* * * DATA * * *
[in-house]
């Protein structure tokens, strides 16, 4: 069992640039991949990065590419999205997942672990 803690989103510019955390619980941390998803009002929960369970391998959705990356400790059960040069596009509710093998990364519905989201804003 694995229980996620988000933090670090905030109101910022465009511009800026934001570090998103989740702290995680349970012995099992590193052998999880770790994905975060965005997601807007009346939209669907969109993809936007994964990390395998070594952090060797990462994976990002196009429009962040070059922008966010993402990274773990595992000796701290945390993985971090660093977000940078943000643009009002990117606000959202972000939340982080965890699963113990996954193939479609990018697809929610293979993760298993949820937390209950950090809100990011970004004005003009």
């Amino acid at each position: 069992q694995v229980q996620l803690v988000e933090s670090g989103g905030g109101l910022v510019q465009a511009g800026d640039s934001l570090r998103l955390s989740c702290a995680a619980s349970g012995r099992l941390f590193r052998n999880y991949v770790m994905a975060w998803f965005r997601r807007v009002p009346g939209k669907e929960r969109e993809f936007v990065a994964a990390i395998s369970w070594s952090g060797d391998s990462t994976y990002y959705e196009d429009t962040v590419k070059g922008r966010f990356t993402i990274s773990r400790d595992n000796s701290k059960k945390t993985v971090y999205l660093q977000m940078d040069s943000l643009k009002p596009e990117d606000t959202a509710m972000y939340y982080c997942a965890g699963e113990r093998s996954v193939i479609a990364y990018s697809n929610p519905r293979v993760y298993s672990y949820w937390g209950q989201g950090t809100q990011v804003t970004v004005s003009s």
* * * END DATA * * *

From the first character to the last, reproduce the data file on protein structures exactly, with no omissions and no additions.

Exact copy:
[in-house]
């Protein structure tokens, strides 16, 4: 069992640039991949990065590419999205997942672990 803690989103510019955390619980941390998803009002929960369970391998959705990356400790059960040069596009509710093998990364519905989201804003 694995229980996620988000933090670090905030109101910022465009511009800026934001570090998103989740702290995680349970012995099992590193052998999880770790994905975060965005997601807007009346939209669907969109993809936007994964990390395998070594952090060797990462994976990002196009429009962040070059922008966010993402990274773990595992000796701290945390993985971090660093977000940078943000643009009002990117606000959202972000939340982080965890699963113990996954193939479609990018697809929610293979993760298993949820937390209950950090809100990011970004004005003009």
């Amino acid at each position: 069992q694995v229980q996620l803690v988000e933090s670090g989103g905030g109101l910022v510019q465009a511009g800026d640039s934001l570090r998103l955390s989740c702290a995680a619980s349970g012995r099992l941390f590193r052998n999880y991949v770790m994905a975060w998803f965005r997601r807007v009002p009346g939209k669907e929960r969109e993809f936007v990065a994964a990390i395998s369970w070594s952090g060797d391998s990462t994976y990002y959705e196009d429009t962040v590419k070059g922008r966010f990356t993402i990274s773990r400790d595992n000796s701290k059960k945390t993985v971090y999205l660093q977000m940078d040069s943000l643009k009002p596009e990117d606000t959202a509710m972000y939340y982080c997942a965890g699963e113990r093998s996954v193939i479609a990364y990018s697809n929610p519905r293979v993760y298993s672990y949820w937390g209950q989201g950090t809100q990011v804003t970004v004005s003009s």